I say this only because the real challenge of Trinity Sunday is to strive to be perfect as our heavenly Father is perfect:  and that means striving to be a perfect community.  Most of us would probably be prone to say, “I COULD be perfect if it weren’t for all the PEOPLE I have to put up with!”  Well, be assured, the feeling’s mutual!  So where does that get us?

We are made in God’s image.  God is at once perfectly one and perfectly three.  That means that we are made as part of a community, in fact, of MANY communities.  And our common task is to work at making those communities as perfect as possible, because it is precisely in doing that, that we each grow in perfection.  Graduates, you have not gone through high school, and you’re not going off to college or jobs or service, just so you can keep all your knowledge and gifts to yourself.  One way or another, we are here for OTHERS.  We are here to present what we each have, in the best way we can, to do the most good.  THAT’S how we give God the greater glory and manifest his image within us.

So, are you going to head out from these graduation days to conquer the world?  Don’t.  Christ has already done that.  All YOU have to do is find your place in the program.  You’ll keep on finding new facets and aspects of that role of discipleship nearly every day of your life.  Keep looking for opportunities to do your best for others, and you’ll never get bored.  And remember that one of the greatest services you can perform, and one of the greatest favors you can do yourself, is to slap a smile on your face while you’re doing whatever it is:  mopping a floor, programming a computer, taking out the garbage, delivering a homily, or – why not? – driving in traffic.  People might think you’re nuts, but they won’t know for sure.  And that’s how you convey to them a little bit of the mystery of God himself.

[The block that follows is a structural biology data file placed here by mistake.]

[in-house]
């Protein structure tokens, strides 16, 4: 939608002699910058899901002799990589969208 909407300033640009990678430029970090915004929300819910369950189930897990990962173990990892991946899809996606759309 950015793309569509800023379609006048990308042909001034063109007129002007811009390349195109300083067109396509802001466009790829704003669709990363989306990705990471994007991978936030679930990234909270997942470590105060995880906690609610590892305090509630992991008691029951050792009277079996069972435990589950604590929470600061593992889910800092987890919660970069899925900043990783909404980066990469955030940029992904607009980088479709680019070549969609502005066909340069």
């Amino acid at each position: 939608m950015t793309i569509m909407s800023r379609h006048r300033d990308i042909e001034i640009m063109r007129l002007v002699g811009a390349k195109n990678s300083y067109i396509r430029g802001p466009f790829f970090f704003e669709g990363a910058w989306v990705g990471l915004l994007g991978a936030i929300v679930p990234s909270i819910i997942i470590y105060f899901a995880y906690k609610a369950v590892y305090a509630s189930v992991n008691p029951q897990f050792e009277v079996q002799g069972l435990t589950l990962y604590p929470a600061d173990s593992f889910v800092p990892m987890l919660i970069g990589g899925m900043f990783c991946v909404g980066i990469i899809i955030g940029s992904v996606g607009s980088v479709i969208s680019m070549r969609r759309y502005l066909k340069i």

God is perfectly three and perfectly one, always and forever.  It’s a mystery, but as soon as you think you’ve solved it or reasoned it out, you’re wrong, because it’s a mystery to be ENJOYED, not solved.  That smile on your face is a bit of a reflection of the divine happiness of the One in whose image you are made.  That smile will keep people wondering what you’re up to, like they’ve been asking about the Mona Lisa for 500 years.  You see, there is something about our God that is just too great to reveal in all its fullness to us while we are still on earth.  The people of the Old Testament believed that you could not see the face of God and live, because it would bowl you over.  Why?  Because of his WRATH?  No, my friends, like the great British writer Gilbert Keith Chesterton, I have to believe that it’s because of God’s MIRTH.  And we’ll have to wait till we are one with him in heaven to find out all that he’s been up to.  And those who choose to be in hell will be forever kicking themselves with remorse that they freely decided to miss out on all the fun.